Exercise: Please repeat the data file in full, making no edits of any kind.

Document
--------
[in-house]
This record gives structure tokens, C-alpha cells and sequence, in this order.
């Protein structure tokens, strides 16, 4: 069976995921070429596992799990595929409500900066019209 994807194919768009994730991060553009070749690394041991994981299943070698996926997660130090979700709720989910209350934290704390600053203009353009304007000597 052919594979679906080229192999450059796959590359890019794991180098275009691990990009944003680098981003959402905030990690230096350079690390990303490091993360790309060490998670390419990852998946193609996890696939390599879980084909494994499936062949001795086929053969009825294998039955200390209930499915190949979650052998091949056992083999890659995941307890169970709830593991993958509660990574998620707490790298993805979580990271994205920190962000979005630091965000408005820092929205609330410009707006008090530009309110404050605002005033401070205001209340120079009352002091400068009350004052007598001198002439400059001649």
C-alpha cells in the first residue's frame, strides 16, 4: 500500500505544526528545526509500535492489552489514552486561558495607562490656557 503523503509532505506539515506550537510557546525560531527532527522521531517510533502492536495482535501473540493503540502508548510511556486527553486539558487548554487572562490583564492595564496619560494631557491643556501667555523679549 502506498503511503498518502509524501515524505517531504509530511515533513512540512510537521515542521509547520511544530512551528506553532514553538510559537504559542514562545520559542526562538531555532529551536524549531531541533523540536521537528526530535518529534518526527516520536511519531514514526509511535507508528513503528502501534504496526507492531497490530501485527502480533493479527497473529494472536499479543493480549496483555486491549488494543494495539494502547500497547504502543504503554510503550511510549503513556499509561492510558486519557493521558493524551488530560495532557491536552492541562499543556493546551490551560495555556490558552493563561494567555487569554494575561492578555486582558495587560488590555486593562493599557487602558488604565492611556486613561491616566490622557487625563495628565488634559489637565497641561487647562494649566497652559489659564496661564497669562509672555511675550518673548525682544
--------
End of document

[in-house]
This record gives structure tokens, C-alpha cells and sequence, in this order.
């Protein structure tokens, strides 16, 4: 069976995921070429596992799990595929409500900066019209 994807194919768009994730991060553009070749690394041991994981299943070698996926997660130090979700709720989910209350934290704390600053203009353009304007000597 052919594979679906080229192999450059796959590359890019794991180098275009691990990009944003680098981003959402905030990690230096350079690390990303490091993360790309060490998670390419990852998946193609996890696939390599879980084909494994499936062949001795086929053969009825294998039955200390209930499915190949979650052998091949056992083999890659995941307890169970709830593991993958509660990574998620707490790298993805979580990271994205920190962000979005630091965000408005820092929205609330410009707006008090530009309110404050605002005033401070205001209340120079009352002091400068009350004052007598001198002439400059001649």
C-alpha cells in the first residue's frame, strides 16, 4: 500500500505544526528545526509500535492489552489514552486561558495607562490656557 503523503509532505506539515506550537510557546525560531527532527522521531517510533502492536495482535501473540493503540502508548510511556486527553486539558487548554487572562490583564492595564496619560494631557491643556501667555523679549 502506498503511503498518502509524501515524505517531504509530511515533513512540512510537521515542521509547520511544530512551528506553532514553538510559537504559542514562545520559542526562538531555532529551536524549531531541533523540536521537528526530535518529534518526527516520536511519531514514526509511535507508528513503528502501534504496526507492531497490530501485527502480533493479527497473529494472536499479543493480549496483555486491549488494543494495539494502547500497547504502543504503554510503550511510549503513556499509561492510558486519557493521558493524551488530560495532557491536552492541562499543556493546551490551560495555556490558552493563561494567555487569554494575561492578555486582558495587560488590555486593562493599557487602558488604565492611556486613561491616566490622557487625563495628565488634559489637565497641561487647562494649566497652559489659564496661564497669562509672555511675550518673548525682544